Kaya ang aking ginawa ay minabuti kong humingi ng isang pauna at pampaganang lecture o sermon mula sa aming dalubhasa sa Senado sa Saligang Batas, na si Senador Miriam Santiago. Ang ginawa ni Senador Miriam ay inimbitahan niya ang mga magagaling at matitinik na mga utak sa Saligang Batas upang pag-aralan itong BBL, at kung ito nga ba ay naaayon sa ating Saligang Batas.
Sa kasawiang-palad, ipinagtibay ng Report ni Senador Miriam ang aming mga naunang hinala: LABAG TALAGA SA KONSTITUSYON ANG BBL!
‘Ika nga ng sikat na sikat na libro ngayon ni Senador Miriam: “STUPID IS FOREVER”!
Ang gusto raw di-umano ng BBL ay gawing isang “part-sovereign state” o isang “sub-state” ang tinaguriang “Bangsamoro”. Allegedly, it has all the elements of a State under the Montevideo Convention, namely: 1) Permanent population; 2) Defined territory; and 3) Capacity to enter into relations with other States.
So I had to make sure that the Bangsamoro proposal would not turn the ARMM into a “sub-state”. The national and territorial integrity of the Philippines should be preserved and protected. The Bangsamoro proposal should not contain provisions leading to opportunities for secession or breaking away. The matter of defense, security, and peace and order in the Bangsamoro should always remain with the national government.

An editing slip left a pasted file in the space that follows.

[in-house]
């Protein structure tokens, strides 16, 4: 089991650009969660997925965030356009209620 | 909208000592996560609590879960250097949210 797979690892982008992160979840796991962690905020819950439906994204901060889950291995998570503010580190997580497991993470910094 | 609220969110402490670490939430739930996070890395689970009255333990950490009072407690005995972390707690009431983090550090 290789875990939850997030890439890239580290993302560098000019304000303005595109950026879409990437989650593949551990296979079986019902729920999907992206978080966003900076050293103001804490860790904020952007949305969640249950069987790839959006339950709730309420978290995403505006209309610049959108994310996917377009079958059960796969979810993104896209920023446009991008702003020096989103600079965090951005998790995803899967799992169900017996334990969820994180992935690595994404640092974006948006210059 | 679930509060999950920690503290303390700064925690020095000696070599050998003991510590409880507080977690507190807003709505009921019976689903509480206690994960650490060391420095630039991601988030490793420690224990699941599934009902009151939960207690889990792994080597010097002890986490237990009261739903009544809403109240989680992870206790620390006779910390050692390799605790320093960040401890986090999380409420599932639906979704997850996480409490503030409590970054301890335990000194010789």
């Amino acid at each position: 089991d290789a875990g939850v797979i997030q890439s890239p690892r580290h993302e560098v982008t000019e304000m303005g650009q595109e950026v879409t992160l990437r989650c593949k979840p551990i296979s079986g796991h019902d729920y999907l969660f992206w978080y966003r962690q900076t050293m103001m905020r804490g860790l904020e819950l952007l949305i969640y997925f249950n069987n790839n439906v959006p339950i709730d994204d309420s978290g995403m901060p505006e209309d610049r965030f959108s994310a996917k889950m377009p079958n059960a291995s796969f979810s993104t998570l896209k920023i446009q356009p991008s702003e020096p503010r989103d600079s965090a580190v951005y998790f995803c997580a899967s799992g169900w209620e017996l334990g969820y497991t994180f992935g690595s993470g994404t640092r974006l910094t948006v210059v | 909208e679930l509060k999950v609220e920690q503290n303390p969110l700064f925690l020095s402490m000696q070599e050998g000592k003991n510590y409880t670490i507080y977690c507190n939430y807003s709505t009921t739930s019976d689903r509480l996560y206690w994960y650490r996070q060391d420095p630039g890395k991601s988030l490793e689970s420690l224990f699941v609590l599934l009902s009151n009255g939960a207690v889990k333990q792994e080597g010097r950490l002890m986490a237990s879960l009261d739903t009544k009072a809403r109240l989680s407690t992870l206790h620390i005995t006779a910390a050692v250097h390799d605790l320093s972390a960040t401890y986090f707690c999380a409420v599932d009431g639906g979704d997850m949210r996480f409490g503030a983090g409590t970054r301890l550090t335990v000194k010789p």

I also had to make sure that provisions leading to normalcy in the area were contained in the substitute bill. I fully agree that peace and development in Muslim Mindanao are as much the primary objectives of the BBL, as the grant of enhanced autonomy. Hence, we included provisions on the so-called “normalization of communities” and on the “decommissioning of forces”—WHICH WERE NOT AT ALL INCLUDED IN THE ORIGINAL DRAFT OF THE BILL.